Competency Frameworks

by Julia Miller

Designing a competency framework

There are five stages involved in designing a competency framework:

  1. Project planning
  2. Research to build a set of competencies
  3. Writing the competency statements
  4. Checking the framework and statements with others
  5. Review.

If your framework is to be successful, you need to have it endorsed by your senior team from the start.

Organisations often employ external consultants who have experience of designing competency frameworks. Consultants can be particularly useful if they have worked within your own industry sector. However, they will not know your own business as well as you, so it always best to work jointly on the design of the framework.

If you are going to employ external consultants, look at other competency frameworks they have developed first.

1. Project planning

You need to scope the work involved and decide the overall structure of your competency framework. Some organisations build their frameworks around domains (competency groups). Each domain has a number of key competencies with competency statements and for each statement there are associated examples of evidence.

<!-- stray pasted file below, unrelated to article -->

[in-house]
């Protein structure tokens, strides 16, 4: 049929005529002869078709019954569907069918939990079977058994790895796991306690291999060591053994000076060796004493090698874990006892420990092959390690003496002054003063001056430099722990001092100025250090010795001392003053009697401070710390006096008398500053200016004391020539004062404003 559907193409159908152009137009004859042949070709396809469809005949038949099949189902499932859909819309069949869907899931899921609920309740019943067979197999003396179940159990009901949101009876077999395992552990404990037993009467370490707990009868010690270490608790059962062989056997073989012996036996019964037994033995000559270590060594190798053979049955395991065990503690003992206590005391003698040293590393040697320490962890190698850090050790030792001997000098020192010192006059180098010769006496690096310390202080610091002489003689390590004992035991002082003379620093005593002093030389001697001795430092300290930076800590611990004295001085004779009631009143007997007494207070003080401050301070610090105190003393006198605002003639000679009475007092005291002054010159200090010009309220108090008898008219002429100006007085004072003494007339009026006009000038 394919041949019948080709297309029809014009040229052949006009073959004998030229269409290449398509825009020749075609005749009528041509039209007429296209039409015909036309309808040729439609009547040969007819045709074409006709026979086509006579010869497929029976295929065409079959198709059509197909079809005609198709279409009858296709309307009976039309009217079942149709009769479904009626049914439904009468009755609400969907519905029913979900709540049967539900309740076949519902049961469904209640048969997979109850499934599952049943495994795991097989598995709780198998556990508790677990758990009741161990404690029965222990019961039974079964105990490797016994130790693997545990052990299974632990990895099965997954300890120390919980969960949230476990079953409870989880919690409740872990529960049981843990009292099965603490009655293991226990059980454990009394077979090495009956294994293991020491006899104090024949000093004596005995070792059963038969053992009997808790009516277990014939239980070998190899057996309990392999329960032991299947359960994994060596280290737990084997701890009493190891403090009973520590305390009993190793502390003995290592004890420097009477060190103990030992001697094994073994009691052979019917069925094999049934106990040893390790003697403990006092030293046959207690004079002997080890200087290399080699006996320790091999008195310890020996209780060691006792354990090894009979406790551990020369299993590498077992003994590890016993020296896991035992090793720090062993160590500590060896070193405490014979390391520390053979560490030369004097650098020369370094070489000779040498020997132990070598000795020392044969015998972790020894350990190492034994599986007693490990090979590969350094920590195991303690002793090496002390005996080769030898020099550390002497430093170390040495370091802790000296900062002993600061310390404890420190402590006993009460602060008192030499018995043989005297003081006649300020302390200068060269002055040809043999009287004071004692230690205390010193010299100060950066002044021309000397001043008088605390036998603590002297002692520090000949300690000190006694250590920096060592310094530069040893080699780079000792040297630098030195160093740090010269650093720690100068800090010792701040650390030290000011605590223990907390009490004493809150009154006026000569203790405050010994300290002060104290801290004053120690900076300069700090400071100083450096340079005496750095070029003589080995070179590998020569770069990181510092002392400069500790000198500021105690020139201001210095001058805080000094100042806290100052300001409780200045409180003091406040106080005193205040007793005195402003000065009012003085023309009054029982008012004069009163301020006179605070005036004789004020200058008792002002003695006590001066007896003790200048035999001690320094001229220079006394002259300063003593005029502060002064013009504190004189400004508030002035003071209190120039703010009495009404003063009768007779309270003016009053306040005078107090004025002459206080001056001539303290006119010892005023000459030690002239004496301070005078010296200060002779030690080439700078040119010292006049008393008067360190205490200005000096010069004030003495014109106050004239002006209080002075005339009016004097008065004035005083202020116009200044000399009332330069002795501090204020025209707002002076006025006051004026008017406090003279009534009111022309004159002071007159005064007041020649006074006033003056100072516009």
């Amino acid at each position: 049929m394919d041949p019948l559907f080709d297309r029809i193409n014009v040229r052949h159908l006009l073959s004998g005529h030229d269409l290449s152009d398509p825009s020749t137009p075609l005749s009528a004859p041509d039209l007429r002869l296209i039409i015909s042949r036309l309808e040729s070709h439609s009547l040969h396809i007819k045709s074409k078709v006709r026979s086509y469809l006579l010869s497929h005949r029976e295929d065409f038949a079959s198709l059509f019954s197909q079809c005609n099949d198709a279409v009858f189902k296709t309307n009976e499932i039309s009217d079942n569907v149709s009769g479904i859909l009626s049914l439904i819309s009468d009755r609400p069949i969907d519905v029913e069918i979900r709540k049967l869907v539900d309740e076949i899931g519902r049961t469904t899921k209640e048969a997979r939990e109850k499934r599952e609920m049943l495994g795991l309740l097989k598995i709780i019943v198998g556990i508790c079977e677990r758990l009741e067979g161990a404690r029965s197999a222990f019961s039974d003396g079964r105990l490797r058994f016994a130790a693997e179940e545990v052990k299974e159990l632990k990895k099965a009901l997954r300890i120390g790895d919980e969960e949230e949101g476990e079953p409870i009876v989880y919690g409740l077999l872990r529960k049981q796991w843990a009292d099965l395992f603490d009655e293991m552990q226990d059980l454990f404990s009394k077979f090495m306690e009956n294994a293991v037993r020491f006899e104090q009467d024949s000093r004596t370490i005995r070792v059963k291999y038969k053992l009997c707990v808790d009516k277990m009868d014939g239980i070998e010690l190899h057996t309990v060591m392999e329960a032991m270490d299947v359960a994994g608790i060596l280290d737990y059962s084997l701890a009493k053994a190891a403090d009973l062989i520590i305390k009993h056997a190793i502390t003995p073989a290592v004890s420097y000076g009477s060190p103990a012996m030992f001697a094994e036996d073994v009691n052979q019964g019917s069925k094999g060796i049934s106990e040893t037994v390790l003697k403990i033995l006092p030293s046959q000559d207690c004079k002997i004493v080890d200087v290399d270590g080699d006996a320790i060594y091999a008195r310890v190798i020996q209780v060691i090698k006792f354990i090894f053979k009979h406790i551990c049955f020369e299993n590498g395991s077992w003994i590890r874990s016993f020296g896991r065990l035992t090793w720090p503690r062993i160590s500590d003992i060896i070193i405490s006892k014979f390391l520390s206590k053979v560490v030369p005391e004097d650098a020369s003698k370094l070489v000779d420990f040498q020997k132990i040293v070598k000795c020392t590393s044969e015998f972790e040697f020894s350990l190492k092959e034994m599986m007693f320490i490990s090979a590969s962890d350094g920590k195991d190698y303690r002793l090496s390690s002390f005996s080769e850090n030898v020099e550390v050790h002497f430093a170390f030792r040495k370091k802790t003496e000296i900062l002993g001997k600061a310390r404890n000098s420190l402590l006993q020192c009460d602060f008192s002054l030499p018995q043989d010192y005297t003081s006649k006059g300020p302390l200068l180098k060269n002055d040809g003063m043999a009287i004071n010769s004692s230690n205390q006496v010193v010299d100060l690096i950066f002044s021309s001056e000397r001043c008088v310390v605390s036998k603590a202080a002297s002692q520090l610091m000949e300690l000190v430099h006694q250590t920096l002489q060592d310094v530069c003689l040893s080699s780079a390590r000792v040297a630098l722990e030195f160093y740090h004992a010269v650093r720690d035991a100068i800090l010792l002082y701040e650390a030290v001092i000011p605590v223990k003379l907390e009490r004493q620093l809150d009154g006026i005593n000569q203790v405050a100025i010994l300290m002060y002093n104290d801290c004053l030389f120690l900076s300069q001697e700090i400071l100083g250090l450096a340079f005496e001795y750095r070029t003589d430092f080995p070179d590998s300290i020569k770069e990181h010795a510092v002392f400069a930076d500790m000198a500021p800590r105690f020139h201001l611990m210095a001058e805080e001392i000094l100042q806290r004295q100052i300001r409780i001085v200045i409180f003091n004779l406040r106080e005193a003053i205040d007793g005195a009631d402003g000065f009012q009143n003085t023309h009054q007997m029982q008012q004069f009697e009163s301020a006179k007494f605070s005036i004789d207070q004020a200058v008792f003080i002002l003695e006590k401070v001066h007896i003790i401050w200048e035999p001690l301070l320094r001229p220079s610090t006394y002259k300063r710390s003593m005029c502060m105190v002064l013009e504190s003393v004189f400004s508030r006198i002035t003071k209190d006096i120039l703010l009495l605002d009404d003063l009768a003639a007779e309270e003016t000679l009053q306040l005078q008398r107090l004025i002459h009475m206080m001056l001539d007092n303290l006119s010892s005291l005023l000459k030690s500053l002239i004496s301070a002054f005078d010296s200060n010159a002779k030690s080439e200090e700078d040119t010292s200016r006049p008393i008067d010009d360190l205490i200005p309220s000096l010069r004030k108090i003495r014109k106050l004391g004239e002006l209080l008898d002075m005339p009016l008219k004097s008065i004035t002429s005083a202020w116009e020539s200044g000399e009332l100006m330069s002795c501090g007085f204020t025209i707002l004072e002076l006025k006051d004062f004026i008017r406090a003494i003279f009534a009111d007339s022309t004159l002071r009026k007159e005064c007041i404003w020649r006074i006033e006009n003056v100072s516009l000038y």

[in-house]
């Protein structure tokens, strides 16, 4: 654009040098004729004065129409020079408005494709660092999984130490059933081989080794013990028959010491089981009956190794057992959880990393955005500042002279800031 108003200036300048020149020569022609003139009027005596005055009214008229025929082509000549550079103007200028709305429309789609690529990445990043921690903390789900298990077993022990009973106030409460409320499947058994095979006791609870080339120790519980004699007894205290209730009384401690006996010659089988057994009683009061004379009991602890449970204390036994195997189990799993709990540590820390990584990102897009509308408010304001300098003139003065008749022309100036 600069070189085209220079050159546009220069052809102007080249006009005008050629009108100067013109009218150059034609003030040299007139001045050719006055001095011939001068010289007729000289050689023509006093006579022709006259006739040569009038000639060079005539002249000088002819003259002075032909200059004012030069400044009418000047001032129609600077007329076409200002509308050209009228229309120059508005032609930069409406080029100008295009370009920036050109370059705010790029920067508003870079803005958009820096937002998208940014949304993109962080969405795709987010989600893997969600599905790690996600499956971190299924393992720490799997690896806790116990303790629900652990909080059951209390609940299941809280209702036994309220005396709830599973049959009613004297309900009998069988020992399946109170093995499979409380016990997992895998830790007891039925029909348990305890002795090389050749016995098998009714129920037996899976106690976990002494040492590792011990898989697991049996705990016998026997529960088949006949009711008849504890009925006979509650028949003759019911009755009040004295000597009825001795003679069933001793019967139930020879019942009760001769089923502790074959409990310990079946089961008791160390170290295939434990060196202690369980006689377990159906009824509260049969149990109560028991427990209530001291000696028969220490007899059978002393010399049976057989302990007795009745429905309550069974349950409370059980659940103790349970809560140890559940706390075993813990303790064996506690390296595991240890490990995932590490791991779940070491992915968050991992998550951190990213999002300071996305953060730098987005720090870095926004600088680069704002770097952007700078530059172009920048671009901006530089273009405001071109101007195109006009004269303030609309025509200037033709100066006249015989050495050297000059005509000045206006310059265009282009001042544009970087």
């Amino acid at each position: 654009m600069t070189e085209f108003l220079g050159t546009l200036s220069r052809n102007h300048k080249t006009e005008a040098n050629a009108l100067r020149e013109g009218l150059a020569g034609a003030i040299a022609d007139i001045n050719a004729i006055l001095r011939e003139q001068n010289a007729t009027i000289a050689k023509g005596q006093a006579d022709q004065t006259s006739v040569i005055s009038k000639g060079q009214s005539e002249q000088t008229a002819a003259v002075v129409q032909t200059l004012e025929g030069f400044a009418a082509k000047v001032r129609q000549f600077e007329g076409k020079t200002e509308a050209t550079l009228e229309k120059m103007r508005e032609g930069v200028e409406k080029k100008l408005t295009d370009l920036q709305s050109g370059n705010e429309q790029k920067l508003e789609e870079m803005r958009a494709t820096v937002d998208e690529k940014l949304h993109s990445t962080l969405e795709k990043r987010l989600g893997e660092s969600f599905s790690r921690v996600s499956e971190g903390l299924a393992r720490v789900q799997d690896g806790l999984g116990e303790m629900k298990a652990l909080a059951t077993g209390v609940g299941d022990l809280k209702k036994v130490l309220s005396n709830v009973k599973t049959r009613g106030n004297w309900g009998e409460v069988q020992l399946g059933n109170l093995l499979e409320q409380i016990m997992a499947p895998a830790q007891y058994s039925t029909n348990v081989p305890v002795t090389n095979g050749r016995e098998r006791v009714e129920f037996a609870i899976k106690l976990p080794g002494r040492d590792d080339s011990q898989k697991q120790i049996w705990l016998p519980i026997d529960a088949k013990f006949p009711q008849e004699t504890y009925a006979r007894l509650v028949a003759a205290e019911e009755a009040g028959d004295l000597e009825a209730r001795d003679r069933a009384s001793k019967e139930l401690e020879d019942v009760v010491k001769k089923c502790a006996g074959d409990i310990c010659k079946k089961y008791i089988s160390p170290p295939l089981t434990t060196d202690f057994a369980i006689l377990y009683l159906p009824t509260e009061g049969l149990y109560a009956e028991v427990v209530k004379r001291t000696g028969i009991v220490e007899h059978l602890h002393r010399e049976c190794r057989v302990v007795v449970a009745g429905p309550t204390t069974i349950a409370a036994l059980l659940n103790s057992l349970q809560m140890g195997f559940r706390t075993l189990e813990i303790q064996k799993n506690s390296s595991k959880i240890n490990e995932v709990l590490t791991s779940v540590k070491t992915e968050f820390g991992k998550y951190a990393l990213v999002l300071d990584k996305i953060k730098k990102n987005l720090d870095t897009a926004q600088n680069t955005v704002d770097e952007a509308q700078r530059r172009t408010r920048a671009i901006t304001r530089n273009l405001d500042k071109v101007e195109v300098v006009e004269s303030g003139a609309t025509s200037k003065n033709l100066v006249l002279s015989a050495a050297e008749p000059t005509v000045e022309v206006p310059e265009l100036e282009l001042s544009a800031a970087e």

It is important to make sure that you aim for no more than 12 competencies for each role. If you cluster these 12 into four domains of three, for example, it helps to make the structure more accessible for the users.

There are examples for you to look at in the Examples page, but some commonly-used domains are

  • Team orientation
  • Communication
  • People management
  • Customer focus
  • Results-orientation
  • Problem-solving.


Competencies are often divided into levels, as we can’t expect everyone to operate at the same level of competence from the beginning. A new manager, for example, would not be expected to show the same degree of competence at leadership as an experienced senior manager.

Moving from one to level to another is a clear development need that can be built into an individual’s learning plan or appraisal. So, consider how many levels the framework might usefully have. Level 1 can be restricted to simple behaviours.

Competency frameworks often have three levels. Core competencies may be divided into

  • Intermediate
  • Advanced
  • Expert.

Technical competencies may be called

  • The supervised practitioner
  • The practitioner
  • The expert.